6. I got a handful of Ninjago sets this last month, so I'll start out the new year by looking at some of the Ninjago "Master of the Mountain" sets from last year! First up: The Spinjitzu Burst spinner packs. More photos and videos on Instagram In case it wasn't obvious, I'm a sucker for exclusive Ninjago figs, and the various spinner packs are always enticing for their new figs, even if they are generally lackluster in the builds. This batch is another spinner you set off by slamming a lever, not unlike the Spinjitzu Slam sets from 2019. Unfortunately, only three were released, so you only get Cole, Kai, and Lloyd. This irks me, because as a completionist, I am now left without Jay, Zane, or Nya. (And like the Arcade packs only came with Jay, Kai, and Lloyd, and last year's Spinjitzu slam only featured Lloyd, Kai, Zane, and Jay. Nya seems to get left out of all of these packs.) (Plus I just caught up on the show, and only Cole actually does the Spinjitzu Slam, so what are Kai and Lloyd trying to do here??) The figs themselves are actually pretty neat, with elemental energy torso designs and new head prints. They also come with rounded straw hats, and when I got a red and black hat out of Cole and Kai, I was hopeful for a new green variant for Lloyd, but alas he only gets a boring silver hat that doesn't really match with his scheme at all. The spinners themselves are new. The central bit has a stud connection for the ninjas and then bar attachments on four sides, so maybe reusable. The various fins are crystalline and come in some neat colors, but the problem is they're only connection point is a bar clip... and I'm not sure how secure it would be in different bar settings. When you rubber band them together, they hold together and form a Spinjitzu tornado, and the rounded straw hats actually fill out the top nicely. The bases (and the main build) for all three sets are pretty much identical, with the only difference being the colored trans 1x1 piece decorations. The coloring fits in with the rock and lava style from the main sets, but it would've been nicer if it wasn't the same exact repeat three times; previous spinners have done their bases in different colors, why couldn't we have had that again? Anyway, the idea is you position the spinners on the base, slam down on the lever, and send them spinning. The results vary. You need to apply a lot of force to get them started, so anything half hearted just causes them to immediately slump over. If you can get them moving fast enough, the fins actually fan out as it spins, which is neat. Otherwise, it's a classic Ninjago top. Fun for a little bit, but replay value seems limited (I mean how long can you be entertained by spinners. They've pulled this gimmick off quite a lot and I'm sure it's getting old.) And, of course, there's no real display value. So overall. It's fun, and if you haven't gotten one of these before it could be nice to pick up and test out a bit. And some of the fin pieces could be nice to use in sets, and of course the unique figs are a draw. But unless you want all the figs, not really worth picking up multiple copies. (Alas, I am in the former, and will always beckon to the call of impulse spinner sets with unique figs.)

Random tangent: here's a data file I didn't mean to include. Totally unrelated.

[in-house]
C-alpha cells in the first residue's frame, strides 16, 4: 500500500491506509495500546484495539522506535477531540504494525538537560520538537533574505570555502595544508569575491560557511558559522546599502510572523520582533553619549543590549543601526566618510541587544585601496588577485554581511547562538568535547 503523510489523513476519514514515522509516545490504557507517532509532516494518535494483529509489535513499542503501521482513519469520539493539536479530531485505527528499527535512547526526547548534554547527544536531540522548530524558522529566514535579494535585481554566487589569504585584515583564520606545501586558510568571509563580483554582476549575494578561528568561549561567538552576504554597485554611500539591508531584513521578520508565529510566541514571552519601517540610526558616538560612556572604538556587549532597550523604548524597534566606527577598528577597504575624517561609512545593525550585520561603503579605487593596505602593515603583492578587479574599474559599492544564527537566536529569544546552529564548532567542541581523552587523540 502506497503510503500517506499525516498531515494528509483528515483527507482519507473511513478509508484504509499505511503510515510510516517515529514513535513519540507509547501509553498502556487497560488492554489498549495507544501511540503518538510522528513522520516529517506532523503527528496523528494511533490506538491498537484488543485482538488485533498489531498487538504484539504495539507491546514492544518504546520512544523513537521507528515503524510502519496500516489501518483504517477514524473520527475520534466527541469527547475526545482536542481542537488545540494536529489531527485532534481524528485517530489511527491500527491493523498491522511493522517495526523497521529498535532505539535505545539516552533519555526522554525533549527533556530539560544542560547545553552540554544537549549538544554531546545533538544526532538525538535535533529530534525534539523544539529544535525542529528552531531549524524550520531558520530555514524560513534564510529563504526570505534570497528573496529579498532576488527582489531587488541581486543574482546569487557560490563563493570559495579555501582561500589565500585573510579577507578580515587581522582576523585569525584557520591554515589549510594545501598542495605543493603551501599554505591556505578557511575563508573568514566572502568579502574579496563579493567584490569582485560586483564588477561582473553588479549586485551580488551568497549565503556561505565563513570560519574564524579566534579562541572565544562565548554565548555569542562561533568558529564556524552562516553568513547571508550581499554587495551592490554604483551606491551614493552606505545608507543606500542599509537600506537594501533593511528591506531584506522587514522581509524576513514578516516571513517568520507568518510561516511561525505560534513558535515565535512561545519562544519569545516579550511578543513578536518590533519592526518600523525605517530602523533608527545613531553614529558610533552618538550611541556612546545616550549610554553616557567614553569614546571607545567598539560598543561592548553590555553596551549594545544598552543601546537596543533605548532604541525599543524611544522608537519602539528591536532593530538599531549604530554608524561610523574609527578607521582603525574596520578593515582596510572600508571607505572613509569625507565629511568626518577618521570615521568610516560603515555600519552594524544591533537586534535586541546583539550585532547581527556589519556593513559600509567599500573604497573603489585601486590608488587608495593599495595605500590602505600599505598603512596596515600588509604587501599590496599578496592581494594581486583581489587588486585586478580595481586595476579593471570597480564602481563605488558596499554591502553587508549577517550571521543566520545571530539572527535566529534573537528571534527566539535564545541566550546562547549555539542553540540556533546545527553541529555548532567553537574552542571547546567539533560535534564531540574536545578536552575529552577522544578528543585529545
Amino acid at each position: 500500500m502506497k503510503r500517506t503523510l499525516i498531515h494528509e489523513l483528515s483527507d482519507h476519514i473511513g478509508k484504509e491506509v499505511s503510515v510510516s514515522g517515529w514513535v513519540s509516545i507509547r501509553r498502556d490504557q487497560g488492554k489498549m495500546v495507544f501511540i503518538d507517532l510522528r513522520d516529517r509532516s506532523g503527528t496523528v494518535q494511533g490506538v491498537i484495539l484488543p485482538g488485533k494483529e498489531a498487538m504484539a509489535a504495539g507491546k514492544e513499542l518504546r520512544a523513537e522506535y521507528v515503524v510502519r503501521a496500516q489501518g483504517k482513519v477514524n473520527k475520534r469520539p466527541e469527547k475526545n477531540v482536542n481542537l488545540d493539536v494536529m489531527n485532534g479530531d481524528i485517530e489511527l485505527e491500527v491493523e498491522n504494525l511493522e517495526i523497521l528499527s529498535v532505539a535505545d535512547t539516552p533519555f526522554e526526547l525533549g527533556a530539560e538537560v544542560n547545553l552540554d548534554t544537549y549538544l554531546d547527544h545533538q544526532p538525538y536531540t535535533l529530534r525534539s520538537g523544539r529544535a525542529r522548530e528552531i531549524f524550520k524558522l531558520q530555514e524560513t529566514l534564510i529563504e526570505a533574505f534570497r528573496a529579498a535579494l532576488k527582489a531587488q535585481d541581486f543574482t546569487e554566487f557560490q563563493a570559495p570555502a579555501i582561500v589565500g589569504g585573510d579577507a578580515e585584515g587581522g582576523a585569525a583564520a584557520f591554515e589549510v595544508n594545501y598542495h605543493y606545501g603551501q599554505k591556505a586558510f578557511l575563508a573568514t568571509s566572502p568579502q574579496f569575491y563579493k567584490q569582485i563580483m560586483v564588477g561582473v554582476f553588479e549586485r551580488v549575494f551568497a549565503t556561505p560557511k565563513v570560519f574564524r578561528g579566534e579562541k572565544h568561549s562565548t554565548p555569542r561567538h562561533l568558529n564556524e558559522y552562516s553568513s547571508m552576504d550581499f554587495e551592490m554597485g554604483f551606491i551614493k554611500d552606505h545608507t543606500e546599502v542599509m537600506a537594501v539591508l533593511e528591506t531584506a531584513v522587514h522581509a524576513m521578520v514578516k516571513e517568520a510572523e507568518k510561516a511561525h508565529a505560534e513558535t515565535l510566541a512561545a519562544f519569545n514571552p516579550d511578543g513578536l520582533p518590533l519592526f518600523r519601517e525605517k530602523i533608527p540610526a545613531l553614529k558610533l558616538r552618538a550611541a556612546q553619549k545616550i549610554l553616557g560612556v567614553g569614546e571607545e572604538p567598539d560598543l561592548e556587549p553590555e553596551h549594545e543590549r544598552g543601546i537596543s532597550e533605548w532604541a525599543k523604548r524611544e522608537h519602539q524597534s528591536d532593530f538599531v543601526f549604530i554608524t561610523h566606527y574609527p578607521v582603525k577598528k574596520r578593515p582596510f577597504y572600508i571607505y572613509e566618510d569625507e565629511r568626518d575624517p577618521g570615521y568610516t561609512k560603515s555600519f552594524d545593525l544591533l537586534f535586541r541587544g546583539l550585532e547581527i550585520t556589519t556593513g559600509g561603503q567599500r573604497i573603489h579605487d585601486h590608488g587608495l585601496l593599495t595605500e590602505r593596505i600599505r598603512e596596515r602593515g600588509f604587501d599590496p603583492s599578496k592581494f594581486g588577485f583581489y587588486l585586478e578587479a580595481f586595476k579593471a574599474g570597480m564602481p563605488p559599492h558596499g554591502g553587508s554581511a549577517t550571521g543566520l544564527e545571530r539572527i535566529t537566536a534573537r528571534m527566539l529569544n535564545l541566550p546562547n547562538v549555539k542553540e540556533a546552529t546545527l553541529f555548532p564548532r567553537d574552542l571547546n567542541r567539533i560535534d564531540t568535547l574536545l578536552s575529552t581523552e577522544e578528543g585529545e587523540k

7. Huh, I thought Lego Creator would've been the first, but Lego Island actually predates even that one. Interesting stuff. There's a lot of Lego video games out there; I'm curious if they'll eventually delve into some of the online games as well.
  8. More photos on Instagram. The first wave of Hidden Side was pretty great, but the second wave was lackluster. Designs improved again in the third wave, and I think the highlight is the Phantom Fire Truck. It goes for $59.99 and has 760 pieces, including some newer elements. Not bad. This reminds me of the upgraded school bus from last year. The front of the fire truck is well done and lots of nice details. In particular, I like the wheel guard designs they came up with here, very clever. Inside the cab also has a small living space with a computer monitor (sorry, no picture of that) but I did find the top a bit tough to take off; it tends to take too many pieces off when I do. The back of the truck looks okay, even if the blue turret is a bit of an odd attachment. But then suddenly the back shifts and a mech steps off the truck. And I'll be honest; I was only lukewarm towards the set until I learned about the transforming feature. The mech itself isn't super well proportioned; the leg joints are a bit clunky, to be honest. But the fact that the legs fold up and transform quite seamlessly into the back of the truck is cool enough to forgive all the other flaws. And, to be fair, the turret arms look pretty crazy, especially with the multi-layered disc design they used. The main enemy is this spindly ghost guy. His legs are made up of black vines attached to a standard base, but surprisingly he had a couple of poses you can put him in (even if some put him off balance.) And honestly, you don't often have a figure shaped like this, so I'll give them credit for being innovative with him too. The figs are a standard batch of the Ghost fighters or whatever; I'm not sure there's too much different between them here and their versions in the School Bus. You do get one spooky black fig, who has a neat transparent head. The new walking computer is a nice callback to Alpha Team. Speaking of callbacks, there are a lot of references to old themes in the stickers, but the most important one is the Hau. I always appreciate Bionicle references, and they may influence my decisions to buy these larger sets sometimes. Overall, this is a solid set with a good cast of figs and a fun transforming feature. And the pieces are good too. I haven't grabbed any of the other wave 3 sets, but I picked up this one because it looked the best of the batch and it does not disappoint. (And maybe there won't be any more Hidden Side sets next year, so it's worth getting this one to end the theme with a bang.)